Has anyone hosted an exchange student, or been one? - TennisForum.com
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post #1 of 23 (permalink) Old Jan 21st, 2003, 08:48 PM Thread Starter
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Has anyone hosted an exchange student, or been one?

I'm studying German this semester and might go to Germany for 4 weeks as an exchange student through my university. I would be going to Darmstadt, Germany. I've been to Munich twice, but only for 2 days each time. Can anyone tell me anything about being an exchange student or the city Darmstadt.
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post #2 of 23 (permalink) Old Jan 21st, 2003, 08:56 PM
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We've hosted dozens of exchange students from all over the world. My eldest brother went to Australia for a year, my second to the USA for a year, my sister spent one year in Japan. I've done three short term exchanges, one to Australia, South Africa and Japan. I've only had good experiences. The students staying with us have all been wonderful as well, only one negative experience to report. I'll post some more about it later.

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post #3 of 23 (permalink) Old Jan 21st, 2003, 09:04 PM Thread Starter
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Ok. Thanks
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post #4 of 23 (permalink) Old Jan 21st, 2003, 09:10 PM
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First things first: Go for it! It's a wonderful experience.

We've never had problems with any of the American exchange students. They felt comfortable pretty quicly. It's important that you see your host family as 'family' which means that if you help around the house (dishes, just do what the other kids do), you'll be greatly appreciated and you'll feel at home in no time. My host brothers and sisters were teasing me after a while, we were bickering and taunting eachother as if we'd known eachother our entire life! I felt it was wonderful.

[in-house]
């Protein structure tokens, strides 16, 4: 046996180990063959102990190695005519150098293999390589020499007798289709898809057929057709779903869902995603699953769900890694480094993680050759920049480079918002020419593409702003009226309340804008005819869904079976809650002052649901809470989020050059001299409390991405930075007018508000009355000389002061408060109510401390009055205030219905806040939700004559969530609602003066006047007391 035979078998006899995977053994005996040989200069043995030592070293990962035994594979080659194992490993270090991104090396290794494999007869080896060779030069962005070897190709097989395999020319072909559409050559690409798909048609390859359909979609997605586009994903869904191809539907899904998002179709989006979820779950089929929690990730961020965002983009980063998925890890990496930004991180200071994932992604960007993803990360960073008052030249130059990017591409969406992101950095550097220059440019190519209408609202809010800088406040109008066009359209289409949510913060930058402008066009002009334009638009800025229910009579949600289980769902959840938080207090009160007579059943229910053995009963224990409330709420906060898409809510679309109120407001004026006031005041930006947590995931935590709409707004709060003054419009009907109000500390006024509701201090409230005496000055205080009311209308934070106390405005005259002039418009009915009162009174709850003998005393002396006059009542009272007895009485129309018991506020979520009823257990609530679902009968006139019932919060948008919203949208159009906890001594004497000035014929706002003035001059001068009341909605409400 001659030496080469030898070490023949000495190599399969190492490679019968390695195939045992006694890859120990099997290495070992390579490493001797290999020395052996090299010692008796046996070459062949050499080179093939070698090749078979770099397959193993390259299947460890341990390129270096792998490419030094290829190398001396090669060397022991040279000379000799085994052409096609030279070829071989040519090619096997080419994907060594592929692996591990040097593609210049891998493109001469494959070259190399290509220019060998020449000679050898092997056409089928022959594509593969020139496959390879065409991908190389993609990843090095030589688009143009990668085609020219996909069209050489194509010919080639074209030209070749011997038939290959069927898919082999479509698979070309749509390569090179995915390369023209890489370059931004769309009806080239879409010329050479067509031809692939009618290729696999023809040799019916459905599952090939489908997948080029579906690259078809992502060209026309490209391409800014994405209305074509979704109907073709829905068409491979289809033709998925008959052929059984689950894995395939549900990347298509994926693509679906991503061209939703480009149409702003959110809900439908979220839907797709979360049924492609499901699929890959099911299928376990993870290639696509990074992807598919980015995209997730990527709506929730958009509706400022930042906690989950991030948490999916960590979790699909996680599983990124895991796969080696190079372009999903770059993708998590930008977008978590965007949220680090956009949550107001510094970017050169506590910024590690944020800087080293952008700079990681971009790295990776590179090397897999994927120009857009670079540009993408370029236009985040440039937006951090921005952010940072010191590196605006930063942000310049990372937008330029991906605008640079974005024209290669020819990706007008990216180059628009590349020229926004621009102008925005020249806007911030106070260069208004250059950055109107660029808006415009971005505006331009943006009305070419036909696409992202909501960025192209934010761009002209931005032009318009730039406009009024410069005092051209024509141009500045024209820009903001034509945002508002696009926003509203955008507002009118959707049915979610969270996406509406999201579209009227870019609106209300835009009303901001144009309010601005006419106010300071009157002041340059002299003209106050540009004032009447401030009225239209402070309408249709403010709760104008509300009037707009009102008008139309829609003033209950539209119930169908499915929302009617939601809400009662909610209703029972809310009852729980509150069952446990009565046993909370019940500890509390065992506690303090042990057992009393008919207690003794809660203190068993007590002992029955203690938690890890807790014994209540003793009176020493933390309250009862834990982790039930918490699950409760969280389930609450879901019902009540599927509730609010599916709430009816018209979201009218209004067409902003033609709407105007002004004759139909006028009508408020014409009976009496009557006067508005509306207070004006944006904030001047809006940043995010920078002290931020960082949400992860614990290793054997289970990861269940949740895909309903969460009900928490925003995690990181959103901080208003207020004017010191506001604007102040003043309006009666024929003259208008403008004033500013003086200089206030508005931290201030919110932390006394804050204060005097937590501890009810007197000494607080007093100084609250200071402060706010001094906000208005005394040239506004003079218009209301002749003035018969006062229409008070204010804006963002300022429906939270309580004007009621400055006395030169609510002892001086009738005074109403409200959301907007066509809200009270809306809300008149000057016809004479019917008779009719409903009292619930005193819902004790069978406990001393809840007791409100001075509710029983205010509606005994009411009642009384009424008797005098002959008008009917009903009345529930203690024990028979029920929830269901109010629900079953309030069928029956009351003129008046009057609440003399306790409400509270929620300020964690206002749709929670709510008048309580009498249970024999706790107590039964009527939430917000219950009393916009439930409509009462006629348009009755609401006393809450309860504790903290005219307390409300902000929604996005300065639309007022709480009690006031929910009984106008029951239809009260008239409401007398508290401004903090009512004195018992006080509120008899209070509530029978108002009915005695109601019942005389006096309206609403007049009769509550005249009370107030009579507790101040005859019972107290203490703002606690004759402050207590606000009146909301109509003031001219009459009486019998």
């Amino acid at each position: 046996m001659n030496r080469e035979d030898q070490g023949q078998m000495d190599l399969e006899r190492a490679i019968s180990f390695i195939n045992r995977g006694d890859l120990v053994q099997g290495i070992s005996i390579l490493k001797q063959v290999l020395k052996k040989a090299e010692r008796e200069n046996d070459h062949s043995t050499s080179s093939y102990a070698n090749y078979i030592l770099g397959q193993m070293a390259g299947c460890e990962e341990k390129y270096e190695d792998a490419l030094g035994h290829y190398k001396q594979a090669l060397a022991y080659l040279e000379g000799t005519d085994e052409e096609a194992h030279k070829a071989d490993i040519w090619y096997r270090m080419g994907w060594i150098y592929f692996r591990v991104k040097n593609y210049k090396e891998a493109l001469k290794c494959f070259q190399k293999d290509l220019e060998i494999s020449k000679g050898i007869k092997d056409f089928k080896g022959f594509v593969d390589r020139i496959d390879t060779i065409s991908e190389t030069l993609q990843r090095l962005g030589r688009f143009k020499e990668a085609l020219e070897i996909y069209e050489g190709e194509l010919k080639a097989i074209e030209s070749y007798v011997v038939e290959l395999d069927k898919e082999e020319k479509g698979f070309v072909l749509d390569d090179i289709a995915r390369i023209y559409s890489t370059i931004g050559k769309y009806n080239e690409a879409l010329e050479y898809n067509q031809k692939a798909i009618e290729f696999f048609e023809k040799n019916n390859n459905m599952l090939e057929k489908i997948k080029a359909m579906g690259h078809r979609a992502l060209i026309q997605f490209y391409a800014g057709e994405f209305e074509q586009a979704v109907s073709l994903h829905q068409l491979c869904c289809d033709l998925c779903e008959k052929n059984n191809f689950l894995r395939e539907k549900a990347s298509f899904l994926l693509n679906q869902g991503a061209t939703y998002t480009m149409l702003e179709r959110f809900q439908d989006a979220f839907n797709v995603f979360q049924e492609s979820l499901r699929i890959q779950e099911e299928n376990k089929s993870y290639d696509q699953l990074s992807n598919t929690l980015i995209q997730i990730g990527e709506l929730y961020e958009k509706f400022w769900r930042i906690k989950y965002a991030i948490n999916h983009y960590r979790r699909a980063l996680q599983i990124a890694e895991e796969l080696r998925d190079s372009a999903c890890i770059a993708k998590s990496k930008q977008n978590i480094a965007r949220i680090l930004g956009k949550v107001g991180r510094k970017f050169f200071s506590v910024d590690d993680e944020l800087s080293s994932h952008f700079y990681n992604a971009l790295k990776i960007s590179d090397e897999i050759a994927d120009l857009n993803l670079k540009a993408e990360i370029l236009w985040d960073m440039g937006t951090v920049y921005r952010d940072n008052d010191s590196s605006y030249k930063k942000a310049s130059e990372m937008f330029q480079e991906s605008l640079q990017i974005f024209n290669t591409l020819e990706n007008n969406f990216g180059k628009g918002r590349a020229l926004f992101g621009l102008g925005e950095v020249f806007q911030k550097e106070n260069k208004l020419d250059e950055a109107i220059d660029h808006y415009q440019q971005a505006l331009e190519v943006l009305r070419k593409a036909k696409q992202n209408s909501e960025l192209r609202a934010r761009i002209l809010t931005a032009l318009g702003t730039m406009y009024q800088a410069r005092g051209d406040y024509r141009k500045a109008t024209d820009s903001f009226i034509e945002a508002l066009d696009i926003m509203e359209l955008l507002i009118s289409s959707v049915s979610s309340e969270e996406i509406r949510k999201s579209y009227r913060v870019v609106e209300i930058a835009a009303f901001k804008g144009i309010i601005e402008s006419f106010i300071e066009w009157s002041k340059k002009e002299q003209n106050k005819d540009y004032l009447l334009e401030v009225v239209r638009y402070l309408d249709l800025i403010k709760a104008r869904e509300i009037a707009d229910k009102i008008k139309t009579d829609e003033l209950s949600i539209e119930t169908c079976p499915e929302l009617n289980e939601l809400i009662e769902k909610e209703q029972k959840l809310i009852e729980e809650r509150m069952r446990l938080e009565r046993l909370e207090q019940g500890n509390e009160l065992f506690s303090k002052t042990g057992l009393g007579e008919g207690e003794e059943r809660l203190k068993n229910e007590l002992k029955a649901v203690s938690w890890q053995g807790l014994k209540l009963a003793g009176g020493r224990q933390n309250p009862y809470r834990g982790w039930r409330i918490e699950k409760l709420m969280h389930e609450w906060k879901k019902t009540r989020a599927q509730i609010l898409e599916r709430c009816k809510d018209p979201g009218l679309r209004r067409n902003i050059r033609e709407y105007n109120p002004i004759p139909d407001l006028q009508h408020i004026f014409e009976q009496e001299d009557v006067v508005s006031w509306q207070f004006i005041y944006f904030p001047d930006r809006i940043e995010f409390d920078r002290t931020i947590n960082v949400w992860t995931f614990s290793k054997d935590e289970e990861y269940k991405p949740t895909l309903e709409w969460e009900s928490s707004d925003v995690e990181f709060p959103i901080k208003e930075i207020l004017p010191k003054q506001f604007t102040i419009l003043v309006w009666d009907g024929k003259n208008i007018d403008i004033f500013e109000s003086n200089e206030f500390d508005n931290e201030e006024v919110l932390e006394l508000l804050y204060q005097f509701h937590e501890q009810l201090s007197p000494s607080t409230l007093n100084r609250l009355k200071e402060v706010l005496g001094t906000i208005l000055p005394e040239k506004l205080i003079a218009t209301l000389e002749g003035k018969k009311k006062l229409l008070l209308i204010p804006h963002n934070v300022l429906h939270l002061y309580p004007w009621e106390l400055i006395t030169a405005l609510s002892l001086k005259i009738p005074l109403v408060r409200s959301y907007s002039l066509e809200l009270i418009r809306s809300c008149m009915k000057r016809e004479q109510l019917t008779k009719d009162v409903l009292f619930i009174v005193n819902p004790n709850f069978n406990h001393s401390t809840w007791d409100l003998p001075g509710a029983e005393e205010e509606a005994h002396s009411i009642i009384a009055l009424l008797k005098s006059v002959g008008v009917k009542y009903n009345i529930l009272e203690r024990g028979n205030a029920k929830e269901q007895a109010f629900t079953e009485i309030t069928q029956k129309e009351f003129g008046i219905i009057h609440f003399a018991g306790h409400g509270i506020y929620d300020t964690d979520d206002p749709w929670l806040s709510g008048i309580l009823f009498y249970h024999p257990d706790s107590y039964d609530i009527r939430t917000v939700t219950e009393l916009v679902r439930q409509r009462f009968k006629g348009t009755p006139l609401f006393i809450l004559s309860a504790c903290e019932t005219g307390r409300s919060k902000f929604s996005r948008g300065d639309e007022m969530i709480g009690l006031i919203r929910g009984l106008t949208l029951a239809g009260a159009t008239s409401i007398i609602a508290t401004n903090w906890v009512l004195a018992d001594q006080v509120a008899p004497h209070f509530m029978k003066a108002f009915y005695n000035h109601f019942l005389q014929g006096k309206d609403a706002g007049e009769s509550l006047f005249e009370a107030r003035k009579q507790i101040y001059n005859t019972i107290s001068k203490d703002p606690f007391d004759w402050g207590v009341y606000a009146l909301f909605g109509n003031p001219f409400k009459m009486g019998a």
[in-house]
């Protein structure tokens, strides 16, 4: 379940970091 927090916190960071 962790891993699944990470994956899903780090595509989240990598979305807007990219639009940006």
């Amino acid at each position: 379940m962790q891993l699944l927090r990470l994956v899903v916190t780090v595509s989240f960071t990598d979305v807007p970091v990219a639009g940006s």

Japanese students are quite different, after 6 weeks, they're still guests, they still don't dare ask for a glass of water. Americans OTOH generally take it from the fridge themselves right away That's so much easier for the host family! I must confess we were surprised at how quickly the Americans made themselves at home, but we didn't mind, quite the contrary.

Don't expect a replica of the USA, Germany is a different country, don't focus on the good things American has that Germany hasn't, but on the good things Germany has that America hasn't.

Out of politeness, eat whatever your host mom is serving for dinner. Even if you don't really like it, just eat a little of it.

Try to learn the language a little (but I see you already are). You don't have to be very good at the language, just showing that you're trying, that you're willing to learn is greatly appreciated.

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post #5 of 23 (permalink) Old Jan 21st, 2003, 09:25 PM
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And I know it's a cliché, but just be yourself. No one's expecting you to act like Germans. It's a two-way culture trading experience. While you learn about the German culture, your host family will learn about the American culture through you.

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post #6 of 23 (permalink) Old Jan 21st, 2003, 09:27 PM Thread Starter
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Cool. Thank you. My German teacher is from Hungary and is really nice. He told our class about this and I jumped up to get an application. He said I would just need to pay for the ticket to get there. Obviously I need money to spend, etc. I don't really have any problems living with a family. That is a selling point IMO. I think I would be a little nervous about just going through their stuff (refrigerator, etc.) But I'm sure they would tell me it's OK. Damn I want to leave today! LOL. Sounds like you've had fun with your exchange students. Thanks again for sharing.
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post #7 of 23 (permalink) Old Jan 21st, 2003, 09:39 PM
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um i haven't exactly hosted one for a long period of time but i was basically a "mentor" to a gal from germany back in high school.. (ie: i had to show her around, get her aquainted with her teachers, help her with homework, or anything else to the extent if she was having trouble with anything, more so just someone to talk to if she needed too...)

.. she was actually staying with the german teacher until he ended up breaking his leg and ended up in the hospital for a couple of weeks (in which she stayed at my house during his surgery, ect..) .. and i didn't mind it in the least - but that said idk if i would even be able to host a student for a long period of time ..its just too bad she got stuck with my dysfunctional family for 2 weeks poor gal

..anyhow go for it - im sure you'll find it to be eye opening ...

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post #8 of 23 (permalink) Old Jan 21st, 2003, 09:42 PM
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have fun and take as much as possible from it gomonica

I never did these things when I was young. I think it's important though to see other parts of the world